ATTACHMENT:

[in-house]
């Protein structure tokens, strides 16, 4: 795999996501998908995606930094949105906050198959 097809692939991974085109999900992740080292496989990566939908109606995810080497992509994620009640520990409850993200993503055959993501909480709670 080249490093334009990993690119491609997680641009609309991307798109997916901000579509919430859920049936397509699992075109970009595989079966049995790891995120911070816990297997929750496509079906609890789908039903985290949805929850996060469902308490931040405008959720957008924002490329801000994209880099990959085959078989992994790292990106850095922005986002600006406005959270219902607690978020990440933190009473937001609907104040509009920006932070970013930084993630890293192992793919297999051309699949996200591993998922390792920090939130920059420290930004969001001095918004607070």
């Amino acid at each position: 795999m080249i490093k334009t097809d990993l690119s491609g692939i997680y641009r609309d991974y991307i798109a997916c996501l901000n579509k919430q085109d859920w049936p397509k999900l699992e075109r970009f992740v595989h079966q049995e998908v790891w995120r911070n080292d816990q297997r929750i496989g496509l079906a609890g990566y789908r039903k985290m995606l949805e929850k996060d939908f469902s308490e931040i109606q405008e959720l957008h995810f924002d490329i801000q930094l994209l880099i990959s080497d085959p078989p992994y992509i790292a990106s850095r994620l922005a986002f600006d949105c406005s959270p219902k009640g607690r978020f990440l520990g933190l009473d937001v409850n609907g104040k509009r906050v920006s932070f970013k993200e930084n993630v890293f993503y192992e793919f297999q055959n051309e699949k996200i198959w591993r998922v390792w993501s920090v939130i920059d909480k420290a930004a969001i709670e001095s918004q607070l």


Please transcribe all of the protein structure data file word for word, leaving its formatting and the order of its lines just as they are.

[in-house]
């Protein structure tokens, strides 16, 4: 795999996501998908995606930094949105906050198959 097809692939991974085109999900992740080292496989990566939908109606995810080497992509994620009640520990409850993200993503055959993501909480709670 080249490093334009990993690119491609997680641009609309991307798109997916901000579509919430859920049936397509699992075109970009595989079966049995790891995120911070816990297997929750496509079906609890789908039903985290949805929850996060469902308490931040405008959720957008924002490329801000994209880099990959085959078989992994790292990106850095922005986002600006406005959270219902607690978020990440933190009473937001609907104040509009920006932070970013930084993630890293192992793919297999051309699949996200591993998922390792920090939130920059420290930004969001001095918004607070």
């Amino acid at each position: 795999m080249i490093k334009t097809d990993l690119s491609g692939i997680y641009r609309d991974y991307i798109a997916c996501l901000n579509k919430q085109d859920w049936p397509k999900l699992e075109r970009f992740v595989h079966q049995e998908v790891w995120r911070n080292d816990q297997r929750i496989g496509l079906a609890g990566y789908r039903k985290m995606l949805e929850k996060d939908f469902s308490e931040i109606q405008e959720l957008h995810f924002d490329i801000q930094l994209l880099i990959s080497d085959p078989p992994y992509i790292a990106s850095r994620l922005a986002f600006d949105c406005s959270p219902k009640g607690r978020f990440l520990g933190l009473d937001v409850n609907g104040k509009r906050v920006s932070f970013k993200e930084n993630v890293f993503y192992e793919f297999q055959n051309e699949k996200i198959w591993r998922v390792w993501s920090v939130i920059d909480k420290a930004a969001i709670e001095s918004q607070l």